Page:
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Article | December 16, 2011
Grand Canyon plastic bottle ban gets green light
After nearly 100,000 sign petition, National Park Service releases new guidelines on plastic bottle bans in parks.
A new National Park Service policy may lead the way for plastic bottle bans in all national parks. This announcement came after nearly 100,000 people across the country joined a campaign on Change.org calling on the National Park Service to ban plastic water bottles following the park’s decision to abruptly cancel implementation of a ban amid charges of corporate influence from Coca Cola.
Says Stiv Wilson, who started the campaign on Change.org, “While it is commendable that the National Park Service has decided not to completely cow to Coca-Cola on a plastic bottle ban, the new policy is still troubling.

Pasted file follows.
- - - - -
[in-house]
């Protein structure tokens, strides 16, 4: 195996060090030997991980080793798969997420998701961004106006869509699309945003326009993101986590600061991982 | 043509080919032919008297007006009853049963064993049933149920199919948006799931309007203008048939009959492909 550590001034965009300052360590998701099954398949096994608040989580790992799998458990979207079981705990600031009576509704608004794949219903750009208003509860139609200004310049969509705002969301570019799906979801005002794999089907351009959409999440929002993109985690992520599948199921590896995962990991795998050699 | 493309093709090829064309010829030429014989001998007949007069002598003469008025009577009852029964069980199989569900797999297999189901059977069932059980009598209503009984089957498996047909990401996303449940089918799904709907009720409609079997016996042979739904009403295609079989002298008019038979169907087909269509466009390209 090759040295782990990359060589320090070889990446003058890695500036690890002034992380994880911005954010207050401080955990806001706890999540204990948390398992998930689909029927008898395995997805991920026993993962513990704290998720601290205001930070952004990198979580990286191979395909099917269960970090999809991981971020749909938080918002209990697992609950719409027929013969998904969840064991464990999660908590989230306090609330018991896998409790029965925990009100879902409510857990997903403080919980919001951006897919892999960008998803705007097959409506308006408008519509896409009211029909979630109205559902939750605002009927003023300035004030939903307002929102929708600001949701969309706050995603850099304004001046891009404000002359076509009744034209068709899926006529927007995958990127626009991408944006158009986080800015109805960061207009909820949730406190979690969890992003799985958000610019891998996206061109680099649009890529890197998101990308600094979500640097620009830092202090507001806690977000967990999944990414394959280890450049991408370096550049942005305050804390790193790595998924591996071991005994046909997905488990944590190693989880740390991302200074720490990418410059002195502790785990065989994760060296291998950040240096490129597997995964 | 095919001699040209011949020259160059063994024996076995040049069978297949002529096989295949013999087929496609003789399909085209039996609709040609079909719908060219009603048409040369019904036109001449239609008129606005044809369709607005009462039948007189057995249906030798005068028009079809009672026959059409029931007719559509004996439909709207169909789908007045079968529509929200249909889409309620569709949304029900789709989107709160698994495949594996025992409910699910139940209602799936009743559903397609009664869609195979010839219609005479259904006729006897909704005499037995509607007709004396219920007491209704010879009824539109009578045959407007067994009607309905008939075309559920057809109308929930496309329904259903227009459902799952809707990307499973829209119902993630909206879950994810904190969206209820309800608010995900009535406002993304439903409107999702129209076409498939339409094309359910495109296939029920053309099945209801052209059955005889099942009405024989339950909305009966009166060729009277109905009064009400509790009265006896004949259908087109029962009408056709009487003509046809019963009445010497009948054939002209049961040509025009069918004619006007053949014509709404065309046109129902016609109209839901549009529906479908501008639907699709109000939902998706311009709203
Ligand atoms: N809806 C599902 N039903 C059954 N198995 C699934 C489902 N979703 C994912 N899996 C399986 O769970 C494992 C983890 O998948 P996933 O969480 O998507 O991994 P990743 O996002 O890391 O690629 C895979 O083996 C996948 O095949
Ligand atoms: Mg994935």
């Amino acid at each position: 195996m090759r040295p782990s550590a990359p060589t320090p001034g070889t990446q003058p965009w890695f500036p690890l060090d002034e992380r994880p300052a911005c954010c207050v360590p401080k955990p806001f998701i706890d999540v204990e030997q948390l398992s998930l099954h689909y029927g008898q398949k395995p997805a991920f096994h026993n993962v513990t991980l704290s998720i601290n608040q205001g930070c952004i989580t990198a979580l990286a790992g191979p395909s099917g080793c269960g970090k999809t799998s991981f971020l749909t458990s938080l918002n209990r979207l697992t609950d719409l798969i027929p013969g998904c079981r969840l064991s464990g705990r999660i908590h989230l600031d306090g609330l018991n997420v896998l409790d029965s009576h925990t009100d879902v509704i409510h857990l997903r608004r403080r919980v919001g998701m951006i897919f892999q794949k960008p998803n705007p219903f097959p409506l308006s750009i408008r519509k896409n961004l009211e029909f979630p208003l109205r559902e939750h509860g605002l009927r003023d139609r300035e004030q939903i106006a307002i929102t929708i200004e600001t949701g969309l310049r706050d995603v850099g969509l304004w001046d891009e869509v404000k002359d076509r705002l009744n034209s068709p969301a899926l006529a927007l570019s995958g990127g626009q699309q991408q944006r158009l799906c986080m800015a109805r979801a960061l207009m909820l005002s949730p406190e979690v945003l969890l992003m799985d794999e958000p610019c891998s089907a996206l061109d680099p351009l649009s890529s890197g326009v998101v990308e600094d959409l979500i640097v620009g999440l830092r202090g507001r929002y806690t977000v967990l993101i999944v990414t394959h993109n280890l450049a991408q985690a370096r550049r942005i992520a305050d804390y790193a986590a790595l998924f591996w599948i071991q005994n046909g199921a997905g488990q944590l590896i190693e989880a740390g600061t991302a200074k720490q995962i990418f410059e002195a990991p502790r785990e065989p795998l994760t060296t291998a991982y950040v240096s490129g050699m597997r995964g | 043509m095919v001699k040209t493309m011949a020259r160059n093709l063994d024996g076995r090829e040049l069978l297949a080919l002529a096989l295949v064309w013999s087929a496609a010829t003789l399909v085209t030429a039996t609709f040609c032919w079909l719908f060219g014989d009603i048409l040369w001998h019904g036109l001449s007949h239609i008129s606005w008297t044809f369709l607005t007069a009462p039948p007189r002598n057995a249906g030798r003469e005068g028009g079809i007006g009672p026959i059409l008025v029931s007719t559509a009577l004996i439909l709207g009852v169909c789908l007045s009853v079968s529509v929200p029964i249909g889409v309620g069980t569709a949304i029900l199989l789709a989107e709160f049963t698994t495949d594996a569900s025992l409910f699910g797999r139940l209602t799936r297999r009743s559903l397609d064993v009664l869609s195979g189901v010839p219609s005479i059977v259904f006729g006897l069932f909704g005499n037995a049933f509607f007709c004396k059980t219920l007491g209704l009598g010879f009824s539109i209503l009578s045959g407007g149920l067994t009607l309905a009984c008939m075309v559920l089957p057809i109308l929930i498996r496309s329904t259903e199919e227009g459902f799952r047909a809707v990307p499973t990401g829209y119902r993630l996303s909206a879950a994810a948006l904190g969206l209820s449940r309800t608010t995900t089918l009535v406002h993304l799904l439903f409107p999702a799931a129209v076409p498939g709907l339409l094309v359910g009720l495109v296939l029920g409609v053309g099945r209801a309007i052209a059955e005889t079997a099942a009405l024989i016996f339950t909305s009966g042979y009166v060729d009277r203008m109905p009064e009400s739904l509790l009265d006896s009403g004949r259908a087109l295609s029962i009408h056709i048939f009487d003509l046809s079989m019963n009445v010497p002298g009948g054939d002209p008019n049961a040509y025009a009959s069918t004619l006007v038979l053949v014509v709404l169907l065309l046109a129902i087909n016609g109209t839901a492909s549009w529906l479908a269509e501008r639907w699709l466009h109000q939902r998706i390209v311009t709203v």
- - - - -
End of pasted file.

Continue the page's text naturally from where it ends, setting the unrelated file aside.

“Unfortunately, the new directive, which allows park superintendents to implement bottle bans in their jurisdiction, may not result in changes best for our national parks. If the barriers to implementation of bottle bans are too cost-prohibitive or onerous for the superintendents to act, then we've only witnessed a bait and switch.
“The public outcry around the park service's seemingly backroom corporate deals has been overwhelming, and the public expects the NPS to go the whole way and save our national parks from plastic pollution.”
Wilson launched the campaign on Change.org after learning of allegations that the National Park Service nixed its long-planned ban on plastic water bottles in the Grand Canyon due to a last-minute lobbying effort by Coca-Cola, a major national park donor actively opposed to bottled water bans. Wilson worked as a journalist before he joined the staff of 5 Gyres, a nonprofit focused on plastic pollution.
“Mobilizing 100,000 people to take action is no small feat,” says Corinne Ball, organizing director at Change.org. “Stiv has demonstrated, through using Change.org’s unique platform, that anyone, anywhere can act on issues that are important to them and create meaningful change.”
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